The Japanese emperor Akihito intends to abdicate eventually, the public broadcaster NHK has said, an unprecedented move in modern Japan.
The 82-year-old monarch has spent much of his 27-year reign working to heal the wounds of a war waged across Asia in his father’s name and has helped bring the monarchy closer to ordinary citizens.
Akihito, who has had health problems in recent years, expressed his intention to the Imperial Household Agency, NHK said on Wednesday, adding he wanted to step down “in a few years”. It did not cite a reason.
Officials at the agency could not immediately be reached for comment.
Born in 1933, Akihito was heir to Emperor Hirohito, in whose name Japan fought the second world war. His heir is the crown prince Naruhito, 56.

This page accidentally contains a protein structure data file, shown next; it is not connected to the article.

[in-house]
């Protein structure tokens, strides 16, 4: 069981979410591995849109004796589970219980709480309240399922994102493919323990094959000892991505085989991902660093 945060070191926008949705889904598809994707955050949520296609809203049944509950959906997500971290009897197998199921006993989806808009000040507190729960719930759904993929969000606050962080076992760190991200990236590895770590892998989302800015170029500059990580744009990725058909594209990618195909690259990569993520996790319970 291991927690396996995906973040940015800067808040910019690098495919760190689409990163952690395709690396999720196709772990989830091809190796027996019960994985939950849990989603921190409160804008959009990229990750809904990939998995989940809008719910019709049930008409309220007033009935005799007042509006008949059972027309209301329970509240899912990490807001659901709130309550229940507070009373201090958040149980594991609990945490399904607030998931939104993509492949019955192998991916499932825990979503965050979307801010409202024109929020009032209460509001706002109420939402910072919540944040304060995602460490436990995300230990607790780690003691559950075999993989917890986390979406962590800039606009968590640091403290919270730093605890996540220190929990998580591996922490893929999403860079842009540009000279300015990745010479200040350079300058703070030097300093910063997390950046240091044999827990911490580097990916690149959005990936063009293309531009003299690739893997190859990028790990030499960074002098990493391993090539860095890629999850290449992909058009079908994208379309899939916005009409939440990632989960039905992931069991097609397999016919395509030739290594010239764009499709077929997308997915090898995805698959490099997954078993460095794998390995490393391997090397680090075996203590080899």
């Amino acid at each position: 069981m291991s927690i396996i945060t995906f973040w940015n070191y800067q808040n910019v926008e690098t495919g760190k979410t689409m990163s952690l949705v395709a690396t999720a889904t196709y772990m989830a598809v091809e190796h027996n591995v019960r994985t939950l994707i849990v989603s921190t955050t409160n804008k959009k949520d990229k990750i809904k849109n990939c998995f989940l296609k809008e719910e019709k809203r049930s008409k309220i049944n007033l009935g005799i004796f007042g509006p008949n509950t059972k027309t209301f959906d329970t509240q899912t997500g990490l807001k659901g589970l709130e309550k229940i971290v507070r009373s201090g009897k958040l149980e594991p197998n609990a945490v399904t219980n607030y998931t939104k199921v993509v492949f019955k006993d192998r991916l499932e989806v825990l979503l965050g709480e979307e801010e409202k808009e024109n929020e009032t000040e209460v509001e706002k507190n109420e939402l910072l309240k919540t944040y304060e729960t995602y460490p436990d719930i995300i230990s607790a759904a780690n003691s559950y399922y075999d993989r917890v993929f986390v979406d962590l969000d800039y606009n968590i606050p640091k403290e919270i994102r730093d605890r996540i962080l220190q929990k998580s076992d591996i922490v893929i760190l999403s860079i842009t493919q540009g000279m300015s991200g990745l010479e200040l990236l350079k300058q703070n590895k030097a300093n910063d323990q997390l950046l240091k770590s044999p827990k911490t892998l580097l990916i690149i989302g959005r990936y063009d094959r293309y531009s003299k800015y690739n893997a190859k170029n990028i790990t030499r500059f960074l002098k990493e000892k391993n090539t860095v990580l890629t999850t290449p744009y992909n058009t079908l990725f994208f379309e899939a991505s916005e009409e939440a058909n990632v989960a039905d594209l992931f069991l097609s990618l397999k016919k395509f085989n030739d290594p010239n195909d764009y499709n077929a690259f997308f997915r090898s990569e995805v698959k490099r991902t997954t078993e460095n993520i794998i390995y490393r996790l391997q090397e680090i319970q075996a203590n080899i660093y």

Akihito marked the 70th anniversary of the end of the second world war for Japan with an expression of “deep remorse”, a departure from his previous remarks and seen by some as an effort to cement a legacy of pacifism under threat from Japanese nationalists.
“Looking back at the past, together with deep remorse over the war, I pray that this tragedy of war will not be repeated and together with the people express my deep condolences for those who fell in battle and in the ravages of war,” he said on 15 August 2015.
A hobby scientist, Akihito is the first royal to have married a commoner. Under the postwar constitution, the emperor is “the symbol of the state and of the unity of the people”, with little formal power.
His efforts to draw the imperial family closer to the people in image, if not in fact, have played into a carefully crafted picture of a “middle-class monarchy” that has helped shield it from the harsh criticism suffered by flashier royals abroad.